Author of Sky Lantern and The Sword of Six Worlds
Like many future world leaders, Matt celebrated his college graduation by beginning a career as a clerk at a comic book store. Having discovered that such work caused women to shun him, Matt took control of a high school classroom and taught American Literature and Drama (although he was best known for his riotous “study halls”). Then Matt defied all expectations by joining staff with Campus Crusade for Christ, soon after marrying his best friend, Krista.
After two years ministering in Seattle, he and Krista moved overseas for three years, working with college students and the underground church in Asia. For the last five years, Matt has given regional leadership to the Worldwide Student Network, Campus Crusade for Christ's international sending ministry. Matt's ministry has taken him to places as diverse as Costa Rica, South Korea, Spain, Croatia, Mexico, Thailand, Hungary and closed countries in the Middle East and Asia.
Matt is also the author of the forthcoming book, Imaginary Jesus. He loves speaking about intimacy with Christ, what it means to be a true disciple, world missions, evangelism, the gospel and the great commission. Matt is passionate about presenting the scriptures in a way that is compelling and accurate as well as accessible. He is a popular speaker in Campus Crusade for Christ, well known for his hilarious stories illustrating the deep truths about our relationship with God.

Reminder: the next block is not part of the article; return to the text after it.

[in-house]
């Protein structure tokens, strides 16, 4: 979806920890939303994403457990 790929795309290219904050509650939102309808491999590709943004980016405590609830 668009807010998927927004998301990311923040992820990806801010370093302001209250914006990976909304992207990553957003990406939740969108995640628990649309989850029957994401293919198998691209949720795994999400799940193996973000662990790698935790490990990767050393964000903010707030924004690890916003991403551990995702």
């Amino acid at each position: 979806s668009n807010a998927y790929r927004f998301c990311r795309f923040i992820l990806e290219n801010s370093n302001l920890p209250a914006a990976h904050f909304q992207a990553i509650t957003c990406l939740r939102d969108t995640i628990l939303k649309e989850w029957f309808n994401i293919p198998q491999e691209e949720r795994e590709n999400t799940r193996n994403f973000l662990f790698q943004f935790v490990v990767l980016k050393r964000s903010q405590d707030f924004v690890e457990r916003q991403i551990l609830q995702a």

Matt, his wife and three children live near Portland, Oregon, where Matt can blend into regular society.
"The Apostle Peter punches Jesus in the face, then chases him out of a coffee shop. And that’s just chapter 0. In this quirky tale the publisher describes as “not-quite-true,” former missionary and comic book store clerk Mikalatos disguises his critique of Christian life in an action-based quest to find the real Jesus. It’s A Christmas Carol meets Oz, but instead of ghosts and tin men, it’s a talking donkey, a motorcycle rider, and Mikalatos himself. The cast of characters drags the reader through the streets of Seattle and ancient Judea to introduce a host of fake Jesuses: Magic 8 Ball Jesus, Harley Jesus, even Liberal Social Services Jesus. They’re constructs of the human mind. “People invent a Jesus for one specific reason and then discard him when they don’t need him anymore,” says one of the Jesuses (the one with an expensive suit). Peter teaches Mikalatos that he must quiet falsehoods and mold a deeper relationship with the living, historical Jesus. Mixing questions of suffering and free will with “a nexus of weirdness,” Mikalatos throws Christian fiction into the world of Comic-Con and Star Wars. His silly quest is startling, contemporary, meaningful, and occasionally exhausting when the reader is puzzled. It begs for a comic book counterpart."